Configuration Files

Traditionally, Dyalog has used configuration mechanisms that are native to the platform on which it is running, for example, environment variables (on all platforms), INI files (on DOS and Microsoft Windows) and the Registry (on Windows). To make it easier to configure applications to run on multiple platforms, and also to allow configuration to be stored in source code repositories along with the rest of the application source, version 18.0 introduces a text-based configuration mechanism, based on JSON5.

New Primitives

Dyalog started out as a member of the IBM APL2/STSC NARS family of APL interpreters, closely following IBM's model of 2nd generation APL systems. Dyalog was subsequently extended with functional programming in the form of dfns and object-oriented programming, closely aligned with the Microsoft .NET CLR or C# model of OO. In recent years, we have been adding features inspired by, and in some cases directly copied from, grounded array languages systems like SHARP APL and J. Examples include the rank, key and stencil operators, the interval index function, total array ordering (TAO) and leading-axis emphasis on many primitives, allowing the extension of several primitives to higher rank arrays. In addition to adding powerful features, the grounded array features facilitate the use of simple rather than nested arrays, which provides better mechanical sympathy with modern hardware and compiler technology.

In version 18.0, we have selected another set of primitives pioneered in SHARP APL and/or J, for inclusion in Dyalog:

  • f over g: ⍺ (f⍥g)⍵ ←→ (g ⍺) f g ⍵. For example, compare the magnitudes of two arrays using =⍥|, which applies absolute value to both the right and left argument before comparing them.
  • f atop g: ⍺ (f⍤g) ⍵ ←→ f ⍺ g ⍵. Useful for binding functions together in tacit expressions.
  • array constant: ⍺⍨ effectively turns an array into a function that can be applied in conjunction with other operators like each or rank to simplify the creation of new arrays
  • unique mask: ≠⍺ returns a Boolean vector of length ≢⍺, indicating the first occurrence of each major cell of . For example, (1 0 1 0 0 ≡ ≠42 42 43 43 43)

For more detail regarding the new primitives, extensions to where () and partition () and the system functions described in the next section, see the in-depth language feature webinars linked to at the top of this page.

New System Functions

In addition to new primitives, version 18.0 contains two new built-in library functions, one for case mapping and folding, and one for date/time conversion. The screen shot shows the use of the ⎕C (case conversion) system function to fold or map all character elements of an array loaded from a CSV file using ⎕CSV, leaving all other data unchanged. A left argument can be provided to select one of the following options: 1 maps to upper case, ¯1 maps to lower case, ¯3 (the default) folds arrays for case-less comparison – mostly the same as mapping to lowercase, but with special treatment of characters like the Greek Sigma "Σ", which has two lower-case forms "σ" and "ς" – they all fold to "σ". It also shows the use of ⎕DT, first to convert a timestamp to a day number, and finally to compute the current UTC offset. ⎕DT is able to convert between ⎕TS-style timestamps and more than 20 different date/time representations, including Dyalog date numbers, Julian day numbers, J, K, JavaScipt, R and Excel date formats, component file time stamps, and so on.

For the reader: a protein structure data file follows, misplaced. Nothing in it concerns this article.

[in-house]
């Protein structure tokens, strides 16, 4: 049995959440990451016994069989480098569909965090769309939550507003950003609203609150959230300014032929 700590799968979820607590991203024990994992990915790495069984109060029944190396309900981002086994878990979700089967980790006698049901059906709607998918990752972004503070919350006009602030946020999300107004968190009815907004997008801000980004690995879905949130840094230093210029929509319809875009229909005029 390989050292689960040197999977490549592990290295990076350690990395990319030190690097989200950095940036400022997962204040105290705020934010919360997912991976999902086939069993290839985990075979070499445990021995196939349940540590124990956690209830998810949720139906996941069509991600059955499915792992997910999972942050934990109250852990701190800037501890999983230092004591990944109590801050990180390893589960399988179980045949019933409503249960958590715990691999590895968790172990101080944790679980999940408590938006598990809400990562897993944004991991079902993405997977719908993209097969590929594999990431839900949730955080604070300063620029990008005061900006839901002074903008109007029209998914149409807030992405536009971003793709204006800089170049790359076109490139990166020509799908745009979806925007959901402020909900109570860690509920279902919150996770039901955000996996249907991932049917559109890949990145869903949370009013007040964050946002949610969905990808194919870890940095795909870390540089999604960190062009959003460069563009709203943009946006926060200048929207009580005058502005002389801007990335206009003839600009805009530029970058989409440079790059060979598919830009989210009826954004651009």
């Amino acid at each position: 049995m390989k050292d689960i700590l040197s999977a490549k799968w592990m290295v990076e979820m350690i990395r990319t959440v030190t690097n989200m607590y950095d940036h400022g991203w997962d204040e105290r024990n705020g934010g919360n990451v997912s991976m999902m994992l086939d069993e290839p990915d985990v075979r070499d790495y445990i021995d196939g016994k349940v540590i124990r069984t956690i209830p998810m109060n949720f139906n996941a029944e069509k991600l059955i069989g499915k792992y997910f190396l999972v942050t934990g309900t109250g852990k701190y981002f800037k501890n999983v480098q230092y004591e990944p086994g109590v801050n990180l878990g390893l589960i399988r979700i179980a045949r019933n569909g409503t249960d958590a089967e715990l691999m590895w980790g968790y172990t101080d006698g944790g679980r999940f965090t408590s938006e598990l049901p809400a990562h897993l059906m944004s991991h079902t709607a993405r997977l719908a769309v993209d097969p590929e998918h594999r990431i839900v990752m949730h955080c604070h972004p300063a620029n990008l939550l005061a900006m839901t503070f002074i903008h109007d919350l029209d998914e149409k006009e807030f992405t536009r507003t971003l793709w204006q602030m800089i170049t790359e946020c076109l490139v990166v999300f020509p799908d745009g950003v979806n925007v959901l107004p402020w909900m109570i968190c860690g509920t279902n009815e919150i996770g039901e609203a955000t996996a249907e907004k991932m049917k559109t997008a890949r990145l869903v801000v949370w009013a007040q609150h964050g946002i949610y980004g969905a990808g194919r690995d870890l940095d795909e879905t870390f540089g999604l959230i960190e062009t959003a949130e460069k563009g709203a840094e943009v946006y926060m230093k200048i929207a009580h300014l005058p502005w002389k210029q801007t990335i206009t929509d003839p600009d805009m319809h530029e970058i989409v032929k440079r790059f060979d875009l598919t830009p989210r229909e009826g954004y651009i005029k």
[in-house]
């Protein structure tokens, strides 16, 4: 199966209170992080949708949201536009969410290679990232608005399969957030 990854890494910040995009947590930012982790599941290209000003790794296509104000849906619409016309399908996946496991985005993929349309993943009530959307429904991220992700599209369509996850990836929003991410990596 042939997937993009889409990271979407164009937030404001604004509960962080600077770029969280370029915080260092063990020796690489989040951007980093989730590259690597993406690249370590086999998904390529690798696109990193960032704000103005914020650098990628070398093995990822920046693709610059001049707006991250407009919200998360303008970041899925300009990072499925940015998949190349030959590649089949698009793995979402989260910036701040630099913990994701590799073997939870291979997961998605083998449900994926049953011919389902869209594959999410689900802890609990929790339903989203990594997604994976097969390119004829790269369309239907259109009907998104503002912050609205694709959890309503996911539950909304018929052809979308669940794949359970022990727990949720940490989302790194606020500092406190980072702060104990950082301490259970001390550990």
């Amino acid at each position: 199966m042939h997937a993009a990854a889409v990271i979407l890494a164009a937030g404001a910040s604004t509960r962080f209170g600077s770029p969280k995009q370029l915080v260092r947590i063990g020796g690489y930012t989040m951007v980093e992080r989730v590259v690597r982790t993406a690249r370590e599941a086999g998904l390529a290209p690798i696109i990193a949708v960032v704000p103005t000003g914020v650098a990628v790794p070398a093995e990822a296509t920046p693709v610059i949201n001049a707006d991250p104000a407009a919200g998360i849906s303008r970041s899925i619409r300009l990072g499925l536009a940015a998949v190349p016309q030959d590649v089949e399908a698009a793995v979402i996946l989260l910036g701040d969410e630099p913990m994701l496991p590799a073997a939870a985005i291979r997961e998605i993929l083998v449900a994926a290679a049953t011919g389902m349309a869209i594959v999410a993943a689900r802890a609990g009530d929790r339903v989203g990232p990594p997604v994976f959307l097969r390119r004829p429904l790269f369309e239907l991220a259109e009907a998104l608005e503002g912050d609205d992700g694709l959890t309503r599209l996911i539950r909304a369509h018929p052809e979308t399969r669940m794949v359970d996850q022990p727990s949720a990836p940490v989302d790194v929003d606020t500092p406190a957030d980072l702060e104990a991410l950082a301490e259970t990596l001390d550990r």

Version 18.0 continues the tradition of continuous performance improvement. Since version 14.1 in 2005, the speed of language primitives, as measured by our internal performance suite, has more or less doubled. Version 18.0 has language and library enhancements to improve programmer productivity, features to simplify configuration and deployment, and an interface to Microsoft's .NET Core. There are also numerous enhancements to the Windows Integrated Development Environment (IDE), the cross-platform Remote IDE, improved tools for interfacing with source code management systems (Link), and a new framework for building web services in APL (the Jarvis framework).



Visit the Documentation Centre for the complete release notes and documentation for Dyalog version 18.0.


Download Dyalog version 18.0

Prices and Licences

Download the Dyalog version 18.0 highlights as a PDF